1. Establish a sense of urgency

They need to make it clear that the current culture needs to change, articulate the vision and business case, and describe the opportunity (as John P. Kotter states in his book The 8-Step Process for Leading Change) in a way that appeals to the hearts and minds of people.

2. Develop a set of strategic beliefs

These are the beliefs senior executives have about their organisation’s environment that enables shaping business strategy e.g. Dell believed that customers would, if the price was right, buy computers from a catalogue rather than go to computer stores as the conventional wisdom dictated they would. They created a $7 billion business.

3. Develop a set of values

Values enable the organisation to act on its strategic beliefs and implement their strategy the right way. Values shape the culture of an organisation, define its character and serve as a foundation in how people act and make decisions. Dell’s values supporting its strategy and strategic beliefs include: Delivering results that make a positive difference; leading with openness and optimism and winning with integrity.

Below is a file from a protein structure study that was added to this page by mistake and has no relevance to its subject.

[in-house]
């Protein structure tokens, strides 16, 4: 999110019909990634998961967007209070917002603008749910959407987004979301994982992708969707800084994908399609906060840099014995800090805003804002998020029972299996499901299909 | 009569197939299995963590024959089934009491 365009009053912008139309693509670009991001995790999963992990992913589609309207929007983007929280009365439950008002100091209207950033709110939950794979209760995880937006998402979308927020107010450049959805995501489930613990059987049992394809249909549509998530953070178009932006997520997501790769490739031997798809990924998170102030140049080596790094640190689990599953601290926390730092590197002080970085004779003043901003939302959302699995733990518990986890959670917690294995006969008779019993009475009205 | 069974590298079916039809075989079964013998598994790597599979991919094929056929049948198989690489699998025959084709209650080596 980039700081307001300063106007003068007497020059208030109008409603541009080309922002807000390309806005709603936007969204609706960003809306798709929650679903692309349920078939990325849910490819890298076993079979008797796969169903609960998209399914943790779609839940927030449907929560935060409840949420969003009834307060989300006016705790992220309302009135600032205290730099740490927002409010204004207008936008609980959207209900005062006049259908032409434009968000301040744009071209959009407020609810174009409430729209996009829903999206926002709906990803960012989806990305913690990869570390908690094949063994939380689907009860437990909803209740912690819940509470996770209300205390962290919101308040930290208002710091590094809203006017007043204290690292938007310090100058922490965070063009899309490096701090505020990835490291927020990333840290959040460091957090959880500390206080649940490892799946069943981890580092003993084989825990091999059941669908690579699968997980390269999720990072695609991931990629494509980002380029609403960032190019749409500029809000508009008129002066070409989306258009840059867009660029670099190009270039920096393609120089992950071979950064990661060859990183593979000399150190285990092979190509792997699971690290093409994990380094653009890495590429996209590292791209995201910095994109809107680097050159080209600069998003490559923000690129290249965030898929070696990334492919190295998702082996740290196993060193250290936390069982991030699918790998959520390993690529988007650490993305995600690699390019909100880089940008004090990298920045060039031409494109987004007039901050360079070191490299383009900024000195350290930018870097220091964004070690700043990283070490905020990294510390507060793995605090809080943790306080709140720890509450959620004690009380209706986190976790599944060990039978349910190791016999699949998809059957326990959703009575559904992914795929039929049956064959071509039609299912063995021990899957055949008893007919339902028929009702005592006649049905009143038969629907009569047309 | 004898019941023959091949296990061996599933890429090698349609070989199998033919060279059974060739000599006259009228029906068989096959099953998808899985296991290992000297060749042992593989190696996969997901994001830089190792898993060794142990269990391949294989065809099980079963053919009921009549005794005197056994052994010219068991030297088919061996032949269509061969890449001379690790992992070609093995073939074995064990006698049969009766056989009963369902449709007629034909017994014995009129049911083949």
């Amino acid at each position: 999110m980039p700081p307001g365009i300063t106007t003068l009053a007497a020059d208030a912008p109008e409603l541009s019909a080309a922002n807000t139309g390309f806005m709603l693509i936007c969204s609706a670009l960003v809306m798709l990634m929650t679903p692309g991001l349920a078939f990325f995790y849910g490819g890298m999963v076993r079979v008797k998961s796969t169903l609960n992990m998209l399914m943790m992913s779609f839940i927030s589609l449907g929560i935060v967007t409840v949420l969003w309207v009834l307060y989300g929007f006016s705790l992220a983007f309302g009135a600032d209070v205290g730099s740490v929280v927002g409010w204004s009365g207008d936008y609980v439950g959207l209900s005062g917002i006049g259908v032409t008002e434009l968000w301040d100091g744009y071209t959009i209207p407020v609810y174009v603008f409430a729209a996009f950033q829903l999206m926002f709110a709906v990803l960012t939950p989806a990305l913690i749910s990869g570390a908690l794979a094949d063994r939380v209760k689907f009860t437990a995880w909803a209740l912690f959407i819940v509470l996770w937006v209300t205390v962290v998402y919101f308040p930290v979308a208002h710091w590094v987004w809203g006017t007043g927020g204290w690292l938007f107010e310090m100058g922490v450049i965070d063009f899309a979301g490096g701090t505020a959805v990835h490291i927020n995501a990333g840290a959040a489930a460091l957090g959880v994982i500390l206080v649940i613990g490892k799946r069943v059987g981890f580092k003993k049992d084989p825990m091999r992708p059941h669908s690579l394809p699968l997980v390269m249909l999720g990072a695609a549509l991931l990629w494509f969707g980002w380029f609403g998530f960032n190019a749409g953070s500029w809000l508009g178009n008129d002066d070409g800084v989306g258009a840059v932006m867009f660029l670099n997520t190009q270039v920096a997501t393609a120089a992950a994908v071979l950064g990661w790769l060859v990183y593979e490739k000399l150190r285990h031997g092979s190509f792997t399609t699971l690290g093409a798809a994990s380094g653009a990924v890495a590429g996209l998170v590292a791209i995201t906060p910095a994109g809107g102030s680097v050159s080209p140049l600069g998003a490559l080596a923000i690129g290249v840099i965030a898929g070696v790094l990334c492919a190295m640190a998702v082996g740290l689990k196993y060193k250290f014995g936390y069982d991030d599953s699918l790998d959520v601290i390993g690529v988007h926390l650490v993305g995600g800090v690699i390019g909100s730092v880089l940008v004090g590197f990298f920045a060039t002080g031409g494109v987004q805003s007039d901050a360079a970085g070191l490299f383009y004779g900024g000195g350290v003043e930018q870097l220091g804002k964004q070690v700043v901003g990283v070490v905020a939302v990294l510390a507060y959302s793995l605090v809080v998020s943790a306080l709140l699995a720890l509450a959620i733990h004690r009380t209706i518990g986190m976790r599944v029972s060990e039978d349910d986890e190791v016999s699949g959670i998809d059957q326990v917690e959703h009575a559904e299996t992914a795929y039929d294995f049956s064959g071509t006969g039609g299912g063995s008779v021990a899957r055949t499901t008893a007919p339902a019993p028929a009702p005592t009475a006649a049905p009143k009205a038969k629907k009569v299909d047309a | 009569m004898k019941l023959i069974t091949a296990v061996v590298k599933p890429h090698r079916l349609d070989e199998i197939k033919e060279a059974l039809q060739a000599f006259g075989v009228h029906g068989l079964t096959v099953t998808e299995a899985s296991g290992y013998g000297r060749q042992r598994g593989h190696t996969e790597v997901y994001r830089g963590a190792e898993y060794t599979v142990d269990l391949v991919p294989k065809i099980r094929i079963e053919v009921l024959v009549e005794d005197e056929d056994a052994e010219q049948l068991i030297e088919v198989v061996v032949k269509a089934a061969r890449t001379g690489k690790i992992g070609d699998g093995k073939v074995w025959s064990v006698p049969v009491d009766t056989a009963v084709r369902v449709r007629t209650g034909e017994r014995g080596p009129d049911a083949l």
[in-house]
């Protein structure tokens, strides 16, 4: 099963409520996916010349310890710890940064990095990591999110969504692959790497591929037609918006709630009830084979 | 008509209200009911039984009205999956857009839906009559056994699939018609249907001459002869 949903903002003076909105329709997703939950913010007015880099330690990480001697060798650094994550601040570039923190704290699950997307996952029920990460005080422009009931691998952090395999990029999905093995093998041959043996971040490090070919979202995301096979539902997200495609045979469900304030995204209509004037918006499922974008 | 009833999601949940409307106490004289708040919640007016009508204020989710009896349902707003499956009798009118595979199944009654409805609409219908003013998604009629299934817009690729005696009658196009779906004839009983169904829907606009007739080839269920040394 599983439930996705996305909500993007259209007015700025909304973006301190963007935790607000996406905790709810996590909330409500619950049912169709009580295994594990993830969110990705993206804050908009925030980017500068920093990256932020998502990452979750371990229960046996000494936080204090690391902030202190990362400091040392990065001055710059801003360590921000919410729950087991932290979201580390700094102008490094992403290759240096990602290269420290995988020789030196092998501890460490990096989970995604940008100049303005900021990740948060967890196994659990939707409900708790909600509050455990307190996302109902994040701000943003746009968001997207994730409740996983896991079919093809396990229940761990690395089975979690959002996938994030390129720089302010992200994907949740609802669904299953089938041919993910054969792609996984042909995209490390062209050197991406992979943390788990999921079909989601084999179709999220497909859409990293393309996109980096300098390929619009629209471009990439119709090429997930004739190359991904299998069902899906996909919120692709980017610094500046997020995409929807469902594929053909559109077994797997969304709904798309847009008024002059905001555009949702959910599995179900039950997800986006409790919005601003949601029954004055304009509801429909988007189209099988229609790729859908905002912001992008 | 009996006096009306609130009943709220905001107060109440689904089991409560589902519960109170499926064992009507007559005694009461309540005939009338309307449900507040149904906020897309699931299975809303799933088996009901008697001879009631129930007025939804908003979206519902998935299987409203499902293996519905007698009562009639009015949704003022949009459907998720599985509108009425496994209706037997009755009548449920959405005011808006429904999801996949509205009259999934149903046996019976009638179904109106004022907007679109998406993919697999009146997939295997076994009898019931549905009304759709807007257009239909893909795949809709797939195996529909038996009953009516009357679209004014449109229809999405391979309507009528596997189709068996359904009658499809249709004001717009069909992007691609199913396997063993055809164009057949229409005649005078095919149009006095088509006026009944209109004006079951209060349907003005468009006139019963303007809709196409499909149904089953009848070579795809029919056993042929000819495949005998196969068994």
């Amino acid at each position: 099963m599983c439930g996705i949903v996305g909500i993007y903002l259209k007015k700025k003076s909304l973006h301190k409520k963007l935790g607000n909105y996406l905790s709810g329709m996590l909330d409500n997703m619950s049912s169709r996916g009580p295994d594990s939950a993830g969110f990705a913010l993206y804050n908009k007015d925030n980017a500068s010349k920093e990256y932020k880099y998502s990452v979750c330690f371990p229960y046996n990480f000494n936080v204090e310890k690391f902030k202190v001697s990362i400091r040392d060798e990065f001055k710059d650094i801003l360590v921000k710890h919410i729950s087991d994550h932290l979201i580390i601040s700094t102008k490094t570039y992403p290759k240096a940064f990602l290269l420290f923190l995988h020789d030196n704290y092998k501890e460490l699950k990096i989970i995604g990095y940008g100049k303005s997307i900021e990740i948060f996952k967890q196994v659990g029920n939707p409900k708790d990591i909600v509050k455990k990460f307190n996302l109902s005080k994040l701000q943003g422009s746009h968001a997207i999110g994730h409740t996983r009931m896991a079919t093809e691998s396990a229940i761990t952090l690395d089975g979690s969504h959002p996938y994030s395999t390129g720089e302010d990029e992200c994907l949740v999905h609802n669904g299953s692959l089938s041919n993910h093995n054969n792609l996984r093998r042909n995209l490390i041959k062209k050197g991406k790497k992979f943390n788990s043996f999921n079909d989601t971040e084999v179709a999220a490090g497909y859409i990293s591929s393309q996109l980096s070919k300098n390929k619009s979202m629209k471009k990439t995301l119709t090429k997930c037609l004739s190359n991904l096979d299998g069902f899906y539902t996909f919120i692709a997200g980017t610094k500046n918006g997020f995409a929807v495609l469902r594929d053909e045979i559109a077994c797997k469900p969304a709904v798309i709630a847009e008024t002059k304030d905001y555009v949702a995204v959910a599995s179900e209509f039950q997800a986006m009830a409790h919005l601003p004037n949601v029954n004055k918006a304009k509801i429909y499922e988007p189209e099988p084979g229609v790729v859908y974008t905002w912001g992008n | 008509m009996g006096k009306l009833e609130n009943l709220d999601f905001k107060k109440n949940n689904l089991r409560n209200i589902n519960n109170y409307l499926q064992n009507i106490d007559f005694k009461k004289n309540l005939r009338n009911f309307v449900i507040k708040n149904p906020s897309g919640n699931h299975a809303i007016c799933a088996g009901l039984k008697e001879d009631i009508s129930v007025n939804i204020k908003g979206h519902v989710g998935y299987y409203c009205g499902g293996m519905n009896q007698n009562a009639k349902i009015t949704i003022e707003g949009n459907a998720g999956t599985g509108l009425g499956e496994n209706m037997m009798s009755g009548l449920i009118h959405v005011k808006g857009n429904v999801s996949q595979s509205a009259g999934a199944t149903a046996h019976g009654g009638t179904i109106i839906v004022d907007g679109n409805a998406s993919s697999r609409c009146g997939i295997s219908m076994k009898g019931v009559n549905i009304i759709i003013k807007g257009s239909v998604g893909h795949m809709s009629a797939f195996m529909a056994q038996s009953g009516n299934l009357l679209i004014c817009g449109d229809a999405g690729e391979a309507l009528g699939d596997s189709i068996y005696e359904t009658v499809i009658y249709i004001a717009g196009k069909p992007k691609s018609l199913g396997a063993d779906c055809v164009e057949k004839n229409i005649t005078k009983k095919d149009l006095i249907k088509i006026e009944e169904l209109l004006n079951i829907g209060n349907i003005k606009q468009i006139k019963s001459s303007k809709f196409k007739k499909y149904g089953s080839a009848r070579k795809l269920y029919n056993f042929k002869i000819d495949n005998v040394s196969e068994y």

4. Capitalise on quick wins

Capitalize on and honour your cultural strengths and act quickly on any critical behaviour changes required.

5. Challenge those norms that get on the way of high performance

Norms are informal guidelines about what is considered normal (what is correct or incorrect) behaviour in a particular situation. Peer pressure to conform to team norms is a powerful influencer on people’s behaviour, and it is often a major barrier affecting change. It is always easier to go along with the norm than trying to change it…. Common samples of negative norms in some organisations: Perception that it is ok to yell at people, ignore people’s opinions, etc.